In truth, the question was kind of a gimme – there are two correct answers. The first, which most people gave as their answer, is by holding the left arm out, bent at a 90 degree angle pointing up. This is the signal required by the DMV for use in automobiles – which makes sense. This is also what motorcyclists use, so the right hand can remain on the throttle. So yes – right arm at 90 degree angle is correct.

However, the DMV also has this to say: Keep reading →

Do you know how to properly signal a right hand turn?

putthefun_sticker_white_smHand signals. We all use them when riding on the roads. Right? Right?!? But do you actually know how to do it properly?

Between now and noon Feb 1, I’ll be taking your answers to the following question. 3 random folks will be selected from the correct answers and get a complimentary “Put the fun between legs” sticker. Postage paid. $0.00 out of pocket. Just answer this question correctly: Keep reading →

Coolest San Francisco Bike Map Ever

kladney_full
Click image to view full PDF of map

I’ll admit I’ve been known to kinda geek out on maps. It started when I was a kid and somehow ended up with a ton of National Geographic maps. National Geographic Magazine used to include full maps in some of their magazine editions (do they still?) and I had a large cardboard box full of them. From topo maps to maps of the moon to a map of concentrations of religions across the world, I was introduced to the idea that maps could convey a lot more information than just place names, roads and boarders. That’s why, despite some of the comments to the post on See Through Maps, I think this is one of the neatest maps of bike routes in San Francisco yet.  Keep reading →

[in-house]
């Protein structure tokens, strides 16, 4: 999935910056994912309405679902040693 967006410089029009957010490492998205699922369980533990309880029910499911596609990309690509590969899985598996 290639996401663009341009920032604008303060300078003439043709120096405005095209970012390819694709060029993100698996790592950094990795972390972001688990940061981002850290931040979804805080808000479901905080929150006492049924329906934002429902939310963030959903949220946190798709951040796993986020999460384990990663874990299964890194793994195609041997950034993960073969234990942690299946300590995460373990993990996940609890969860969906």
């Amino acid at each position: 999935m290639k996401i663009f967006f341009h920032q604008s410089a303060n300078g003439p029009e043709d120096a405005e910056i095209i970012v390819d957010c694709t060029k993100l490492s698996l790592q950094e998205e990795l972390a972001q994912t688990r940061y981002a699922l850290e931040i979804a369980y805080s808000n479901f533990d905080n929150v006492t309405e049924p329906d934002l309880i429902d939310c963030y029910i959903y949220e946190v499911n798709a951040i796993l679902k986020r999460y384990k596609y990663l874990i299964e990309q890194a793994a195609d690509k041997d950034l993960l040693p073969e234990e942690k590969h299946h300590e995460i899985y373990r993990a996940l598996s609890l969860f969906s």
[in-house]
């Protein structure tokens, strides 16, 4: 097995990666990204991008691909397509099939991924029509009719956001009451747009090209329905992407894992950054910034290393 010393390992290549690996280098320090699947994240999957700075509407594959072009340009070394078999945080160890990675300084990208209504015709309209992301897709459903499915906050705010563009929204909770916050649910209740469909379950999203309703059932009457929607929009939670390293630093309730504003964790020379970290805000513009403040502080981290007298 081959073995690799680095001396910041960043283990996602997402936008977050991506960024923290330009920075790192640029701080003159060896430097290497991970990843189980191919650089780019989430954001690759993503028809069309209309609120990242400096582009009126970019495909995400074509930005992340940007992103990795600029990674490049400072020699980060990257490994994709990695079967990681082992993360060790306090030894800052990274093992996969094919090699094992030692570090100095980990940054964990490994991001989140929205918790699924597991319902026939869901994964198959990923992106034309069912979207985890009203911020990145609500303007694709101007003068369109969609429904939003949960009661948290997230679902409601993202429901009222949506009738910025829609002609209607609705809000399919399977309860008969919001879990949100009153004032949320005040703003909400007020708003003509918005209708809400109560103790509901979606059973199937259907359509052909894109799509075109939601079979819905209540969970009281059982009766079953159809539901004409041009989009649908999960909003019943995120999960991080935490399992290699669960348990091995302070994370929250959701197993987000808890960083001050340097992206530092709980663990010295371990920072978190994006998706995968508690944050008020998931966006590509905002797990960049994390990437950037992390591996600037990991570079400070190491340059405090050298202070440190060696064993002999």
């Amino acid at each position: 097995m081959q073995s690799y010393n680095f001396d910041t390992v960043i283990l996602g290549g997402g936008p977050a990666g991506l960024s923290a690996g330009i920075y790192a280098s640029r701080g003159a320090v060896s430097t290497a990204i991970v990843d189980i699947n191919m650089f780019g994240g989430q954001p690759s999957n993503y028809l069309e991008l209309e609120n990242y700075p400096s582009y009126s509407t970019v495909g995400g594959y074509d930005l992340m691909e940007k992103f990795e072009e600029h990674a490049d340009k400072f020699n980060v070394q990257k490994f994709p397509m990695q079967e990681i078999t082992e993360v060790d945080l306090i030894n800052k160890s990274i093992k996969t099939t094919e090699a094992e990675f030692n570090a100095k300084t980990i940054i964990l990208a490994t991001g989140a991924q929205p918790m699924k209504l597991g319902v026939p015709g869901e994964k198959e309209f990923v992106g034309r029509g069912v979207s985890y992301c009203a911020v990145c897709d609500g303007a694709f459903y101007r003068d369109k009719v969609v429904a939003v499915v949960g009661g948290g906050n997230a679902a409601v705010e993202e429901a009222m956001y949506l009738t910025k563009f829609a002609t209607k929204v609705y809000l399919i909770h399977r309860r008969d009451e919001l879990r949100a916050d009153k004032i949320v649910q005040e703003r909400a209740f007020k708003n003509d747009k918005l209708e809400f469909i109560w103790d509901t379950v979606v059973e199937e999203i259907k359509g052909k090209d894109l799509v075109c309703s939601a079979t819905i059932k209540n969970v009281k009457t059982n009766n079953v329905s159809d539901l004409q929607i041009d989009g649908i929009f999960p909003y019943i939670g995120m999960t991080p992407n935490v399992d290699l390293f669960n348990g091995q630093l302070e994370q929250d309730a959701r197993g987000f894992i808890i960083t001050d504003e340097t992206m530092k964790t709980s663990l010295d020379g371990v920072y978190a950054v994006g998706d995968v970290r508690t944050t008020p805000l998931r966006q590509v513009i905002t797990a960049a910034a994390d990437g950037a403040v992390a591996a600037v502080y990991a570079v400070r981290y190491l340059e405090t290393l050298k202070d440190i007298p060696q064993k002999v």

New bridge includes new bike path

In the culmination of a 20+ year project, the new eastern span of the San Francisco Bay Bridge opened up. And included on that new bridge was a separate bike and pedestrian lane. Those familiar with the area will quickly point out that this bridge only gets you half way across the bay, and that there is a second bridge that still lacks bicycle access that prevents a bike ride completely across. So for the short term at least this is a recreation trail only with no commute benefits. Keep reading →

Viva la Zealotry!

Nothing makes an article worth reading like prodigious use of the word “zealot.” And I’m in luck! Today’s round of randomly picked (by Google) bicycle related web happenings returned two different posts that were fortified with 200% of my daily allowance of claims of zealotry. Oh yea – and a couple of straw men thrown in for good measure.